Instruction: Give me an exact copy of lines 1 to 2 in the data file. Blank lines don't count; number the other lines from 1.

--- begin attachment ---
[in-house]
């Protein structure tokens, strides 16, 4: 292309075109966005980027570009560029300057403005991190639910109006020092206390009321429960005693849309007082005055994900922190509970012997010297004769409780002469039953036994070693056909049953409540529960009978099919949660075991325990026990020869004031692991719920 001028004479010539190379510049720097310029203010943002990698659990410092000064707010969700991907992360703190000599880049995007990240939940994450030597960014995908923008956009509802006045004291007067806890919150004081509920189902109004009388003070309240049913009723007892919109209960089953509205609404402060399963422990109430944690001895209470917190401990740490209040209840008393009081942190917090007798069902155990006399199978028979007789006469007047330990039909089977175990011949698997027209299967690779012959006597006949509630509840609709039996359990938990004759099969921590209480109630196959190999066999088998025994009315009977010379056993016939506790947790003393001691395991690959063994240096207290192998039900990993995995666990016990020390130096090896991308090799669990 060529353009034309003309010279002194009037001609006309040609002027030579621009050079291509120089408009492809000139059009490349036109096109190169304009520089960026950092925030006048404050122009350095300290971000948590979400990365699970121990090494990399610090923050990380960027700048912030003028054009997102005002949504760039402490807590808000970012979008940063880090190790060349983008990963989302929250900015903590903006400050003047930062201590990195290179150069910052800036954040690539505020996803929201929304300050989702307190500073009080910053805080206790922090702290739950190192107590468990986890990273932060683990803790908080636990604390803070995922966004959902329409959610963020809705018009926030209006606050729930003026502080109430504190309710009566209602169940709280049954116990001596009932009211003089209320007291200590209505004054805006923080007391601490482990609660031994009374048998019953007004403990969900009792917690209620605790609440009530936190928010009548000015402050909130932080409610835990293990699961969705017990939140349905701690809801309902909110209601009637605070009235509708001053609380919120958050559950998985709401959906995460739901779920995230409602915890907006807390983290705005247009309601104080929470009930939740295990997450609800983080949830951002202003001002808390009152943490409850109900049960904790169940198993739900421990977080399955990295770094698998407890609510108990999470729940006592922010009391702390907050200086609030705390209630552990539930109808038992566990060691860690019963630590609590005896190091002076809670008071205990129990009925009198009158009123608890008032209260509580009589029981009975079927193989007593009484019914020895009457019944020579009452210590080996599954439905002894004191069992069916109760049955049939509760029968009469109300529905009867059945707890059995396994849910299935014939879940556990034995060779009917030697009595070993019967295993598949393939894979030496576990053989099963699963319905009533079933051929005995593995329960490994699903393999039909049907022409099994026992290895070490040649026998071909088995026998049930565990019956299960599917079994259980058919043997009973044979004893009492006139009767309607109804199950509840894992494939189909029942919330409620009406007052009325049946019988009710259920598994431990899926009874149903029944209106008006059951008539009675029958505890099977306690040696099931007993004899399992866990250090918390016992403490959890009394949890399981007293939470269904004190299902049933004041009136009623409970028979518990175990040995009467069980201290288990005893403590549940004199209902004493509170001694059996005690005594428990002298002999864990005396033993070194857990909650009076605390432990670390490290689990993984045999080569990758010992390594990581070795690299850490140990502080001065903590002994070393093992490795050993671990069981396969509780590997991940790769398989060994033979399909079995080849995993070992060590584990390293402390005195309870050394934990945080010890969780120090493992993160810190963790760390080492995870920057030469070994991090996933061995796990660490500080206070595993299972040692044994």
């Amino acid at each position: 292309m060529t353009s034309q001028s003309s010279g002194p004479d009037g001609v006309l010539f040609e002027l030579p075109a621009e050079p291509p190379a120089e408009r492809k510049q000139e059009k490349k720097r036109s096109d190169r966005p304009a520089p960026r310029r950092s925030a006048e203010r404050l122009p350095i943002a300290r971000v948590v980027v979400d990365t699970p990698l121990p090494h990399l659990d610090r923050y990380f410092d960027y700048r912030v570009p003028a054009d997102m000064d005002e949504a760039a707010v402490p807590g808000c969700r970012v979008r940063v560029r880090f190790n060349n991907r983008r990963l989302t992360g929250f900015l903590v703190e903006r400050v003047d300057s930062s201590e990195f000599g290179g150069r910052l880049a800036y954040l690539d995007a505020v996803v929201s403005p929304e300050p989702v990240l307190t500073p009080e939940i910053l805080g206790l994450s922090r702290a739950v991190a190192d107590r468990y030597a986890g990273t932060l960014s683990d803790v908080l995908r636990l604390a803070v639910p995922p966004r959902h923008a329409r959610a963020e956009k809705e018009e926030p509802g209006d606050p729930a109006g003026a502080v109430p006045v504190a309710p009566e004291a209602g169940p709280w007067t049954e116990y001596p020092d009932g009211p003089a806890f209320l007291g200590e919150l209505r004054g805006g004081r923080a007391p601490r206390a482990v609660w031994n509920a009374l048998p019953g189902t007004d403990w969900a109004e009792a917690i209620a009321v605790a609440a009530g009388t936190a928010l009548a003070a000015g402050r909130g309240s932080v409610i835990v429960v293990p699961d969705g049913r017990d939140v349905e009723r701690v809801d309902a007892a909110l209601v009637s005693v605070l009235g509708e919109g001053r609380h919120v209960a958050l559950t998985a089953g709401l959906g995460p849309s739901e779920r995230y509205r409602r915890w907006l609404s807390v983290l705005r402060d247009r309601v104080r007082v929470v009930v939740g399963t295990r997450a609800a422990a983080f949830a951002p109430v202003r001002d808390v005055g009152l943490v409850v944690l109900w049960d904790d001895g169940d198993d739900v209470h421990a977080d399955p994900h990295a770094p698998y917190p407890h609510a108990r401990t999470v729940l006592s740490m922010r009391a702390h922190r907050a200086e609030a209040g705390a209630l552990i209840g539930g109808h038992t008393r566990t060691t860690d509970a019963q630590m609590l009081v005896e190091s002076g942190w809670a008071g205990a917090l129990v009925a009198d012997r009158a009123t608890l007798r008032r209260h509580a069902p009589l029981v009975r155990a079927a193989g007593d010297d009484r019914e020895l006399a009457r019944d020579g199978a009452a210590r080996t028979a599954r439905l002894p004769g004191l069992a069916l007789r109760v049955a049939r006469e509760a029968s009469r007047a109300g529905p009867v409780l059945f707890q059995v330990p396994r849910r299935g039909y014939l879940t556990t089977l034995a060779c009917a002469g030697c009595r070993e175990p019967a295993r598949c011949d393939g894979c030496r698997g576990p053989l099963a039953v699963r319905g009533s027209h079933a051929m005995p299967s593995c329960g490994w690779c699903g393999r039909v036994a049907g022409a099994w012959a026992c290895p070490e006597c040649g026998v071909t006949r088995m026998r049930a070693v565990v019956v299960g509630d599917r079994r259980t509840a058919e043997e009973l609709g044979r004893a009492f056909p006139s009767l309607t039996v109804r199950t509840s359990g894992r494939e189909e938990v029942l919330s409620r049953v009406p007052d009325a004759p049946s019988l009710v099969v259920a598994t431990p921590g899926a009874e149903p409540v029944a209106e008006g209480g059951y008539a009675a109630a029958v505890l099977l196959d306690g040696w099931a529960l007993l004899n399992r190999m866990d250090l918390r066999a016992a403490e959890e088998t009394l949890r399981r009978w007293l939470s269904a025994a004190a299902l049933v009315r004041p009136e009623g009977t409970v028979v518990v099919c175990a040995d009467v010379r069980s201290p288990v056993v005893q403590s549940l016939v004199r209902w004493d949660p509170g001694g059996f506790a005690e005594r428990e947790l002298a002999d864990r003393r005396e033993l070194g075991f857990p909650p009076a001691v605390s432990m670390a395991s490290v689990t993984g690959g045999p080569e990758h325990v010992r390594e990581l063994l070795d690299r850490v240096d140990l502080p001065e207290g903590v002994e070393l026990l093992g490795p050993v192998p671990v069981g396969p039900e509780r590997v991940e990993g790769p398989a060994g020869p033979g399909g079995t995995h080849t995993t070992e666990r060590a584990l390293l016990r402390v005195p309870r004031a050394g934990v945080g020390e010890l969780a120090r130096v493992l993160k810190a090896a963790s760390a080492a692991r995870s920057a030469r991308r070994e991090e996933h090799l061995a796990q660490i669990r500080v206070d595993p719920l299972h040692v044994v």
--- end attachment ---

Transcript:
[in-house]
């Protein structure tokens, strides 16, 4: 292309075109966005980027570009560029300057403005991190639910109006020092206390009321429960005693849309007082005055994900922190509970012997010297004769409780002469039953036994070693056909049953409540529960009978099919949660075991325990026990020869004031692991719920 001028004479010539190379510049720097310029203010943002990698659990410092000064707010969700991907992360703190000599880049995007990240939940994450030597960014995908923008956009509802006045004291007067806890919150004081509920189902109004009388003070309240049913009723007892919109209960089953509205609404402060399963422990109430944690001895209470917190401990740490209040209840008393009081942190917090007798069902155990006399199978028979007789006469007047330990039909089977175990011949698997027209299967690779012959006597006949509630509840609709039996359990938990004759099969921590209480109630196959190999066999088998025994009315009977010379056993016939506790947790003393001691395991690959063994240096207290192998039900990993995995666990016990020390130096090896991308090799669990 060529353009034309003309010279002194009037001609006309040609002027030579621009050079291509120089408009492809000139059009490349036109096109190169304009520089960026950092925030006048404050122009350095300290971000948590979400990365699970121990090494990399610090923050990380960027700048912030003028054009997102005002949504760039402490807590808000970012979008940063880090190790060349983008990963989302929250900015903590903006400050003047930062201590990195290179150069910052800036954040690539505020996803929201929304300050989702307190500073009080910053805080206790922090702290739950190192107590468990986890990273932060683990803790908080636990604390803070995922966004959902329409959610963020809705018009926030209006606050729930003026502080109430504190309710009566209602169940709280049954116990001596009932009211003089209320007291200590209505004054805006923080007391601490482990609660031994009374048998019953007004403990969900009792917690209620605790609440009530936190928010009548000015402050909130932080409610835990293990699961969705017990939140349905701690809801309902909110209601009637605070009235509708001053609380919120958050559950998985709401959906995460739901779920995230409602915890907006807390983290705005247009309601104080929470009930939740295990997450609800983080949830951002202003001002808390009152943490409850109900049960904790169940198993739900421990977080399955990295770094698998407890609510108990999470729940006592922010009391702390907050200086609030705390209630552990539930109808038992566990060691860690019963630590609590005896190091002076809670008071205990129990009925009198009158009123608890008032209260509580009589029981009975079927193989007593009484019914020895009457019944020579009452210590080996599954439905002894004191069992069916109760049955049939509760029968009469109300529905009867059945707890059995396994849910299935014939879940556990034995060779009917030697009595070993019967295993598949393939894979030496576990053989099963699963319905009533079933051929005995593995329960490994699903393999039909049907022409099994026992290895070490040649026998071909088995026998049930565990019956299960599917079994259980058919043997009973044979004893009492006139009767309607109804199950509840894992494939189909029942919330409620009406007052009325049946019988009710259920598994431990899926009874149903029944209106008006059951008539009675029958505890099977306690040696099931007993004899399992866990250090918390016992403490959890009394949890399981007293939470269904004190299902049933004041009136009623409970028979518990175990040995009467069980201290288990005893403590549940004199209902004493509170001694059996005690005594428990002298002999864990005396033993070194857990909650009076605390432990670390490290689990993984045999080569990758010992390594990581070795690299850490140990502080001065903590002994070393093992490795050993671990069981396969509780590997991940790769398989060994033979399909079995080849995993070992060590584990390293402390005195309870050394934990945080010890969780120090493992993160810190963790760390080492995870920057030469070994991090996933061995796990660490500080206070595993299972040692044994």